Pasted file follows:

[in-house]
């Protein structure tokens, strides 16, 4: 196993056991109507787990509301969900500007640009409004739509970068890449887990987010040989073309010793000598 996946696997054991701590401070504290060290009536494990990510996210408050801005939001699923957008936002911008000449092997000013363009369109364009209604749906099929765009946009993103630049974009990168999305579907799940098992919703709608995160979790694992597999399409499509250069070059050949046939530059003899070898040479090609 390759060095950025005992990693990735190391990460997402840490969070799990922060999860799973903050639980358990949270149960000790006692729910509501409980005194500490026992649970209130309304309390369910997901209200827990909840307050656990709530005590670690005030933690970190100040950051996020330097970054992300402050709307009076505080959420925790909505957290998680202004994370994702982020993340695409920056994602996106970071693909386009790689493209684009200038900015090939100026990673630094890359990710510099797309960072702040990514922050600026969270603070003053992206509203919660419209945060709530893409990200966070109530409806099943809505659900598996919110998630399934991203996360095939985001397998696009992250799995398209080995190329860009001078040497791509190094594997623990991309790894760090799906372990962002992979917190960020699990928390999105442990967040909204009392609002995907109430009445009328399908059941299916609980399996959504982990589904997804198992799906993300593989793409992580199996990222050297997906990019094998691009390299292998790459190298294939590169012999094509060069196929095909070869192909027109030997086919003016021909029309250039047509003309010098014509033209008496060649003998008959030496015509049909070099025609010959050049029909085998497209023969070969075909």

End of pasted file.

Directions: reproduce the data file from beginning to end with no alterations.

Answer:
[in-house]
């Protein structure tokens, strides 16, 4: 196993056991109507787990509301969900500007640009409004739509970068890449887990987010040989073309010793000598 996946696997054991701590401070504290060290009536494990990510996210408050801005939001699923957008936002911008000449092997000013363009369109364009209604749906099929765009946009993103630049974009990168999305579907799940098992919703709608995160979790694992597999399409499509250069070059050949046939530059003899070898040479090609 390759060095950025005992990693990735190391990460997402840490969070799990922060999860799973903050639980358990949270149960000790006692729910509501409980005194500490026992649970209130309304309390369910997901209200827990909840307050656990709530005590670690005030933690970190100040950051996020330097970054992300402050709307009076505080959420925790909505957290998680202004994370994702982020993340695409920056994602996106970071693909386009790689493209684009200038900015090939100026990673630094890359990710510099797309960072702040990514922050600026969270603070003053992206509203919660419209945060709530893409990200966070109530409806099943809505659900598996919110998630399934991203996360095939985001397998696009992250799995398209080995190329860009001078040497791509190094594997623990991309790894760090799906372990962002992979917190960020699990928390999105442990967040909204009392609002995907109430009445009328399908059941299916609980399996959504982990589904997804198992799906993300593989793409992580199996990222050297997906990019094998691009390299292998790459190298294939590169012999094509060069196929095909070869192909027109030997086919003016021909029309250039047509003309010098014509033209008496060649003998008959030496015509049909070099025609010959050049029909085998497209023969070969075909």